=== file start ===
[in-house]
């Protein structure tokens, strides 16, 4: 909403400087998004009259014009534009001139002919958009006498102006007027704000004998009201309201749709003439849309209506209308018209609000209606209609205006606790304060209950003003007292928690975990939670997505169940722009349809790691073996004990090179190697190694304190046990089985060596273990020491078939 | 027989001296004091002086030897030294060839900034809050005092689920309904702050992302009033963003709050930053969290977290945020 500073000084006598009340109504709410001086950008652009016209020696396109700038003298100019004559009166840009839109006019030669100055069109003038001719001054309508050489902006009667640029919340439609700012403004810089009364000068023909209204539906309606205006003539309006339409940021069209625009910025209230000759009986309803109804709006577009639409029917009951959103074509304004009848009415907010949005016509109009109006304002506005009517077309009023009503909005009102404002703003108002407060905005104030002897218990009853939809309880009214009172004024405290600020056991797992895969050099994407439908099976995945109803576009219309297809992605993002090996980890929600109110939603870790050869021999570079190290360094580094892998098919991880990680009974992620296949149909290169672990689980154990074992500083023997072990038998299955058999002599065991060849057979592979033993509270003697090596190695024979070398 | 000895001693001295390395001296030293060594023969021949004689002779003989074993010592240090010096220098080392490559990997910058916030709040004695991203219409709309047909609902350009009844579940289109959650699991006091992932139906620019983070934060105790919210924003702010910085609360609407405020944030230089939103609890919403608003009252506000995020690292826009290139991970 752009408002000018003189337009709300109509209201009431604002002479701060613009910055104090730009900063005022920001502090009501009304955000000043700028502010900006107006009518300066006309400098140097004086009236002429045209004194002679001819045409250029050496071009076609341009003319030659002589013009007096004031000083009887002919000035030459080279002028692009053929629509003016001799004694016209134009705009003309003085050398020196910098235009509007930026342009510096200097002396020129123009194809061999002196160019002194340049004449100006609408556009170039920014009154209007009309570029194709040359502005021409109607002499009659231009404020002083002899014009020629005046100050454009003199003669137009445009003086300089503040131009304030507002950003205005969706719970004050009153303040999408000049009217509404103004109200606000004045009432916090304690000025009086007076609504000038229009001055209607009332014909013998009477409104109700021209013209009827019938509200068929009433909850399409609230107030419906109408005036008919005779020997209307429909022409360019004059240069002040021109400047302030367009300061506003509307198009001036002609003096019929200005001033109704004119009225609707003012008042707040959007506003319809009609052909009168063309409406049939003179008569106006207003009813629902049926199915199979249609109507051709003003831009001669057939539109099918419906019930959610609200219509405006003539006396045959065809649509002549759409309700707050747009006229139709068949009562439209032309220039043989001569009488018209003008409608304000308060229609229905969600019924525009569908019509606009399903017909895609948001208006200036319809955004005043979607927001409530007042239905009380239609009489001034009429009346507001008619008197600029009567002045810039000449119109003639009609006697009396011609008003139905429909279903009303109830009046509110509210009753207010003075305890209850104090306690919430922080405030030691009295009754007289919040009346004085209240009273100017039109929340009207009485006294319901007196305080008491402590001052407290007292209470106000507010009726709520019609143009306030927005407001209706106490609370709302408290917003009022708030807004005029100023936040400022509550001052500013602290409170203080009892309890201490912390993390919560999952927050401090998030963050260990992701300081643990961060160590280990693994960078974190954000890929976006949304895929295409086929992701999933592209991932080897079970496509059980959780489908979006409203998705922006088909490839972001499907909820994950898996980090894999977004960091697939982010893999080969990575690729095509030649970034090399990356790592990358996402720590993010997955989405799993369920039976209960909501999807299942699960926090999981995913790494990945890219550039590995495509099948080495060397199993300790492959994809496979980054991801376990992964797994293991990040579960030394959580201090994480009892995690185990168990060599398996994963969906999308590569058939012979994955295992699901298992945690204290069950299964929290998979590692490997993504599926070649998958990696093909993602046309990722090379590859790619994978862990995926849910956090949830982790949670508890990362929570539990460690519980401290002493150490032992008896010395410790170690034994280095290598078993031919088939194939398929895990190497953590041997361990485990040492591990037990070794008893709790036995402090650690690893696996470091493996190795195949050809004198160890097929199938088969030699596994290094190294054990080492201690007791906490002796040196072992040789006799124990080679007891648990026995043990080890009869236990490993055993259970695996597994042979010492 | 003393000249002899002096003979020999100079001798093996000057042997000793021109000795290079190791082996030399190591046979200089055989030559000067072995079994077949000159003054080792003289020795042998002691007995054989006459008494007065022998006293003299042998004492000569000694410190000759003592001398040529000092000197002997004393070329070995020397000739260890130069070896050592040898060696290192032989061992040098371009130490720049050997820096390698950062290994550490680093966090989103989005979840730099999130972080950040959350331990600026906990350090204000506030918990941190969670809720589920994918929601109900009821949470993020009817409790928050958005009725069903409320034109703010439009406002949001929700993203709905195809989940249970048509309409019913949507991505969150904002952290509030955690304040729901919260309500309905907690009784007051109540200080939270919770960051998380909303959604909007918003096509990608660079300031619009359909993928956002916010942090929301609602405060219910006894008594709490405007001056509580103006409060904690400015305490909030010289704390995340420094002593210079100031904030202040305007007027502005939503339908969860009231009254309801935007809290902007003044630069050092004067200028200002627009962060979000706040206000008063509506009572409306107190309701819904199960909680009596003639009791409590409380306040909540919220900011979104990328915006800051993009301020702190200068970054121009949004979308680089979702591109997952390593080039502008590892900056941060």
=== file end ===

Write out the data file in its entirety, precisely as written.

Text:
[in-house]
């Protein structure tokens, strides 16, 4: 909403400087998004009259014009534009001139002919958009006498102006007027704000004998009201309201749709003439849309209506209308018209609000209606209609205006606790304060209950003003007292928690975990939670997505169940722009349809790691073996004990090179190697190694304190046990089985060596273990020491078939 | 027989001296004091002086030897030294060839900034809050005092689920309904702050992302009033963003709050930053969290977290945020 500073000084006598009340109504709410001086950008652009016209020696396109700038003298100019004559009166840009839109006019030669100055069109003038001719001054309508050489902006009667640029919340439609700012403004810089009364000068023909209204539906309606205006003539309006339409940021069209625009910025209230000759009986309803109804709006577009639409029917009951959103074509304004009848009415907010949005016509109009109006304002506005009517077309009023009503909005009102404002703003108002407060905005104030002897218990009853939809309880009214009172004024405290600020056991797992895969050099994407439908099976995945109803576009219309297809992605993002090996980890929600109110939603870790050869021999570079190290360094580094892998098919991880990680009974992620296949149909290169672990689980154990074992500083023997072990038998299955058999002599065991060849057979592979033993509270003697090596190695024979070398 | 000895001693001295390395001296030293060594023969021949004689002779003989074993010592240090010096220098080392490559990997910058916030709040004695991203219409709309047909609902350009009844579940289109959650699991006091992932139906620019983070934060105790919210924003702010910085609360609407405020944030230089939103609890919403608003009252506000995020690292826009290139991970 752009408002000018003189337009709300109509209201009431604002002479701060613009910055104090730009900063005022920001502090009501009304955000000043700028502010900006107006009518300066006309400098140097004086009236002429045209004194002679001819045409250029050496071009076609341009003319030659002589013009007096004031000083009887002919000035030459080279002028692009053929629509003016001799004694016209134009705009003309003085050398020196910098235009509007930026342009510096200097002396020129123009194809061999002196160019002194340049004449100006609408556009170039920014009154209007009309570029194709040359502005021409109607002499009659231009404020002083002899014009020629005046100050454009003199003669137009445009003086300089503040131009304030507002950003205005969706719970004050009153303040999408000049009217509404103004109200606000004045009432916090304690000025009086007076609504000038229009001055209607009332014909013998009477409104109700021209013209009827019938509200068929009433909850399409609230107030419906109408005036008919005779020997209307429909022409360019004059240069002040021109400047302030367009300061506003509307198009001036002609003096019929200005001033109704004119009225609707003012008042707040959007506003319809009609052909009168063309409406049939003179008569106006207003009813629902049926199915199979249609109507051709003003831009001669057939539109099918419906019930959610609200219509405006003539006396045959065809649509002549759409309700707050747009006229139709068949009562439209032309220039043989001569009488018209003008409608304000308060229609229905969600019924525009569908019509606009399903017909895609948001208006200036319809955004005043979607927001409530007042239905009380239609009489001034009429009346507001008619008197600029009567002045810039000449119109003639009609006697009396011609008003139905429909279903009303109830009046509110509210009753207010003075305890209850104090306690919430922080405030030691009295009754007289919040009346004085209240009273100017039109929340009207009485006294319901007196305080008491402590001052407290007292209470106000507010009726709520019609143009306030927005407001209706106490609370709302408290917003009022708030807004005029100023936040400022509550001052500013602290409170203080009892309890201490912390993390919560999952927050401090998030963050260990992701300081643990961060160590280990693994960078974190954000890929976006949304895929295409086929992701999933592209991932080897079970496509059980959780489908979006409203998705922006088909490839972001499907909820994950898996980090894999977004960091697939982010893999080969990575690729095509030649970034090399990356790592990358996402720590993010997955989405799993369920039976209960909501999807299942699960926090999981995913790494990945890219550039590995495509099948080495060397199993300790492959994809496979980054991801376990992964797994293991990040579960030394959580201090994480009892995690185990168990060599398996994963969906999308590569058939012979994955295992699901298992945690204290069950299964929290998979590692490997993504599926070649998958990696093909993602046309990722090379590859790619994978862990995926849910956090949830982790949670508890990362929570539990460690519980401290002493150490032992008896010395410790170690034994280095290598078993031919088939194939398929895990190497953590041997361990485990040492591990037990070794008893709790036995402090650690690893696996470091493996190795195949050809004198160890097929199938088969030699596994290094190294054990080492201690007791906490002796040196072992040789006799124990080679007891648990026995043990080890009869236990490993055993259970695996597994042979010492 | 003393000249002899002096003979020999100079001798093996000057042997000793021109000795290079190791082996030399190591046979200089055989030559000067072995079994077949000159003054080792003289020795042998002691007995054989006459008494007065022998006293003299042998004492000569000694410190000759003592001398040529000092000197002997004393070329070995020397000739260890130069070896050592040898060696290192032989061992040098371009130490720049050997820096390698950062290994550490680093966090989103989005979840730099999130972080950040959350331990600026906990350090204000506030918990941190969670809720589920994918929601109900009821949470993020009817409790928050958005009725069903409320034109703010439009406002949001929700993203709905195809989940249970048509309409019913949507991505969150904002952290509030955690304040729901919260309500309905907690009784007051109540200080939270919770960051998380909303959604909007918003096509990608660079300031619009359909993928956002916010942090929301609602405060219910006894008594709490405007001056509580103006409060904690400015305490909030010289704390995340420094002593210079100031904030202040305007007027502005939503339908969860009231009254309801935007809290902007003044630069050092004067200028200002627009962060979000706040206000008063509506009572409306107190309701819904199960909680009596003639009791409590409380306040909540919220900011979104990328915006800051993009301020702190200068970054121009949004979308680089979702591109997952390593080039502008590892900056941060």